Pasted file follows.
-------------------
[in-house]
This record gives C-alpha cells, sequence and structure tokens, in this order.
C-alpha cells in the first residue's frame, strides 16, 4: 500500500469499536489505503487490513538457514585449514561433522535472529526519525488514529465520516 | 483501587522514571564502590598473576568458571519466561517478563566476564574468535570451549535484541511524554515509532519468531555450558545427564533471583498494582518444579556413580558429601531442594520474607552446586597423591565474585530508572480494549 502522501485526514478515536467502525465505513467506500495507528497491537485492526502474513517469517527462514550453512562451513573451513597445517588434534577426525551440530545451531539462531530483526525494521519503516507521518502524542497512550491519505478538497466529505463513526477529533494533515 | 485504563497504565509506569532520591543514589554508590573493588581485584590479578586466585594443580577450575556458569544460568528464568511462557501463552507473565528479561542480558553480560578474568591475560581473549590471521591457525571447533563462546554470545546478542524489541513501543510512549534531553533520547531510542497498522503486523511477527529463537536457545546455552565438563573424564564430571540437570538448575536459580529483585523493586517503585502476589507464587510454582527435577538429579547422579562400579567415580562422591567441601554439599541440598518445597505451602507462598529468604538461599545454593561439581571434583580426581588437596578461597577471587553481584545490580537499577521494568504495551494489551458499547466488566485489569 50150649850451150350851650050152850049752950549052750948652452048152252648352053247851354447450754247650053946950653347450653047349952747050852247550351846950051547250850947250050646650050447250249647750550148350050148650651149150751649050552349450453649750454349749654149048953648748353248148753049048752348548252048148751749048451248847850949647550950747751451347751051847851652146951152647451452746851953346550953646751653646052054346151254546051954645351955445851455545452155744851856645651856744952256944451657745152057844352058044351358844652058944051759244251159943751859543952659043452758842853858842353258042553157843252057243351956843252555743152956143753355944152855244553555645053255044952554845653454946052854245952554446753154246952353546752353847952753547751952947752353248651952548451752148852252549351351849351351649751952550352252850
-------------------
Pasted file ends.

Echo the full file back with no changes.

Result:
[in-house]
This record gives C-alpha cells, sequence and structure tokens, in this order.
C-alpha cells in the first residue's frame, strides 16, 4: 500500500469499536489505503487490513538457514585449514561433522535472529526519525488514529465520516 | 483501587522514571564502590598473576568458571519466561517478563566476564574468535570451549535484541511524554515509532519468531555450558545427564533471583498494582518444579556413580558429601531442594520474607552446586597423591565474585530508572480494549 502522501485526514478515536467502525465505513467506500495507528497491537485492526502474513517469517527462514550453512562451513573451513597445517588434534577426525551440530545451531539462531530483526525494521519503516507521518502524542497512550491519505478538497466529505463513526477529533494533515 | 485504563497504565509506569532520591543514589554508590573493588581485584590479578586466585594443580577450575556458569544460568528464568511462557501463552507473565528479561542480558553480560578474568591475560581473549590471521591457525571447533563462546554470545546478542524489541513501543510512549534531553533520547531510542497498522503486523511477527529463537536457545546455552565438563573424564564430571540437570538448575536459580529483585523493586517503585502476589507464587510454582527435577538429579547422579562400579567415580562422591567441601554439599541440598518445597505451602507462598529468604538461599545454593561439581571434583580426581588437596578461597577471587553481584545490580537499577521494568504495551494489551458499547466488566485489569 50150649850451150350851650050152850049752950549052750948652452048152252648352053247851354447450754247650053946950653347450653047349952747050852247550351846950051547250850947250050646650050447250249647750550148350050148650651149150751649050552349450453649750454349749654149048953648748353248148753049048752348548252048148751749048451248847850949647550950747751451347751051847851652146951152647451452746851953346550953646751653646052054346151254546051954645351955445851455545452155744851856645651856744952256944451657745152057844352058044351358844652058944051759244251159943751859543952659043452758842853858842353258042553157843252057243351956843252555743152956143753355944152855244553555645053255044952554845653454946052854245952554446753154246952353546752353847952753547751952947752353248651952548451752148852252549351351849351351649751952550352252850